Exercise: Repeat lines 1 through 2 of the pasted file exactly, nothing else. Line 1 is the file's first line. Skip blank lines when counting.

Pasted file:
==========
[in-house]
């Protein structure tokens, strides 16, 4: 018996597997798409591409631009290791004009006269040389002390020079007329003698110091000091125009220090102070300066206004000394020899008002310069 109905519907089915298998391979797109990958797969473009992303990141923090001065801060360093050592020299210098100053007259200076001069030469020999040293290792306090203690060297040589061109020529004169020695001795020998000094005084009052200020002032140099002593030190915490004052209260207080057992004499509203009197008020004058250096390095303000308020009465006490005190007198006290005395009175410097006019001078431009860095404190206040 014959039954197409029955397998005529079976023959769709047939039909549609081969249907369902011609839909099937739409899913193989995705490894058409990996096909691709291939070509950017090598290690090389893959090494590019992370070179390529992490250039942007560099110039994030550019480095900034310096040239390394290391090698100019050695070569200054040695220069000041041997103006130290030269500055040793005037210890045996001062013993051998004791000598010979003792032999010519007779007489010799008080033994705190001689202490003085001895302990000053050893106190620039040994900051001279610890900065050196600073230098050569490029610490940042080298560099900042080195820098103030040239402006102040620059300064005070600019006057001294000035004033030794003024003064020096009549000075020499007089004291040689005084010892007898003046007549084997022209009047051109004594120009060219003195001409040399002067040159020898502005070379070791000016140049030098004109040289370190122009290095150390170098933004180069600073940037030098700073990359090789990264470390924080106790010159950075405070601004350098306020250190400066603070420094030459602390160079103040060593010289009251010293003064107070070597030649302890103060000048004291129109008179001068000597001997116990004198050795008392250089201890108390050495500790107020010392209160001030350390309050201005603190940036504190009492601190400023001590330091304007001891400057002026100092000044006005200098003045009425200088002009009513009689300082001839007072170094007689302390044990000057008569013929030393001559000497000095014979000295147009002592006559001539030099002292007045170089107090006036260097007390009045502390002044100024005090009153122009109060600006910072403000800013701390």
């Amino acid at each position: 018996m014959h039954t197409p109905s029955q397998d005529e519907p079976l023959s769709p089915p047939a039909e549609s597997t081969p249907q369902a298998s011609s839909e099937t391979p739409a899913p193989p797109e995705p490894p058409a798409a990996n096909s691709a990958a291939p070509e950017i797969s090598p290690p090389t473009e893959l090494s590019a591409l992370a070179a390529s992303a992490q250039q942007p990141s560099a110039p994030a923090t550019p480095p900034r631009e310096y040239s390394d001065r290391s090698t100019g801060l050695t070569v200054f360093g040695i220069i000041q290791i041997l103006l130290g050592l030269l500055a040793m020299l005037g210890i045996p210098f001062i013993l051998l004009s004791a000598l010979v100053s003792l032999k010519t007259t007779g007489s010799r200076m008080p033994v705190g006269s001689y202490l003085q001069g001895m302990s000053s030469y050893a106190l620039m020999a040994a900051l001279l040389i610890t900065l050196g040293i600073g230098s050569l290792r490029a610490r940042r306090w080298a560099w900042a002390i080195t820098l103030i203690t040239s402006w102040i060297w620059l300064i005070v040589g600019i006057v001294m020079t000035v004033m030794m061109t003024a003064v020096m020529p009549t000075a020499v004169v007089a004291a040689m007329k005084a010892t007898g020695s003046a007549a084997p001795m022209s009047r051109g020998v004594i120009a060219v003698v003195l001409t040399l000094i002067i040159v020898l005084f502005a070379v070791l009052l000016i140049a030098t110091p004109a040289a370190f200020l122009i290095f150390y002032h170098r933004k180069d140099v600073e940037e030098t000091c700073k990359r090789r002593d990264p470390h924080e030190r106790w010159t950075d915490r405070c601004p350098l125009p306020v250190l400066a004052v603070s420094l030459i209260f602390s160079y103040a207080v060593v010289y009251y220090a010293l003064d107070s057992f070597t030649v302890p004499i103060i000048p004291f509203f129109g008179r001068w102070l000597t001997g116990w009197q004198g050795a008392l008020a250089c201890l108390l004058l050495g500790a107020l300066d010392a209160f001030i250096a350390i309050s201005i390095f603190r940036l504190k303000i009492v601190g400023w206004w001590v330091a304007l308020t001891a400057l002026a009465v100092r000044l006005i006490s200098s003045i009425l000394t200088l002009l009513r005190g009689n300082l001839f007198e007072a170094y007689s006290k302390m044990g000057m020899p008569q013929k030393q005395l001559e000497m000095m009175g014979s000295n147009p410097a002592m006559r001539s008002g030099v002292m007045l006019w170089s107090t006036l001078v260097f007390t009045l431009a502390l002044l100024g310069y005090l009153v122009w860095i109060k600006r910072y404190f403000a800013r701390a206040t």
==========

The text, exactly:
[in-house]
């Protein structure tokens, strides 16, 4: 018996597997798409591409631009290791004009006269040389002390020079007329003698110091000091125009220090102070300066206004000394020899008002310069 109905519907089915298998391979797109990958797969473009992303990141923090001065801060360093050592020299210098100053007259200076001069030469020999040293290792306090203690060297040589061109020529004169020695001795020998000094005084009052200020002032140099002593030190915490004052209260207080057992004499509203009197008020004058250096390095303000308020009465006490005190007198006290005395009175410097006019001078431009860095404190206040 014959039954197409029955397998005529079976023959769709047939039909549609081969249907369902011609839909099937739409899913193989995705490894058409990996096909691709291939070509950017090598290690090389893959090494590019992370070179390529992490250039942007560099110039994030550019480095900034310096040239390394290391090698100019050695070569200054040695220069000041041997103006130290030269500055040793005037210890045996001062013993051998004791000598010979003792032999010519007779007489010799008080033994705190001689202490003085001895302990000053050893106190620039040994900051001279610890900065050196600073230098050569490029610490940042080298560099900042080195820098103030040239402006102040620059300064005070600019006057001294000035004033030794003024003064020096009549000075020499007089004291040689005084010892007898003046007549084997022209009047051109004594120009060219003195001409040399002067040159020898502005070379070791000016140049030098004109040289370190122009290095150390170098933004180069600073940037030098700073990359090789990264470390924080106790010159950075405070601004350098306020250190400066603070420094030459602390160079103040060593010289009251010293003064107070070597030649302890103060000048004291129109008179001068000597001997116990004198050795008392250089201890108390050495500790107020010392209160001030350390309050201005603190940036504190009492601190400023001590330091304007001891400057002026100092000044006005200098003045009425200088002009009513009689300082001839007072170094007689302390044990000057008569013929030393001559000497000095014979000295147009002592006559001539030099002292007045170089107090006036260097007390009045502390002044100024005090009153122009109060600006910072403000800013701390």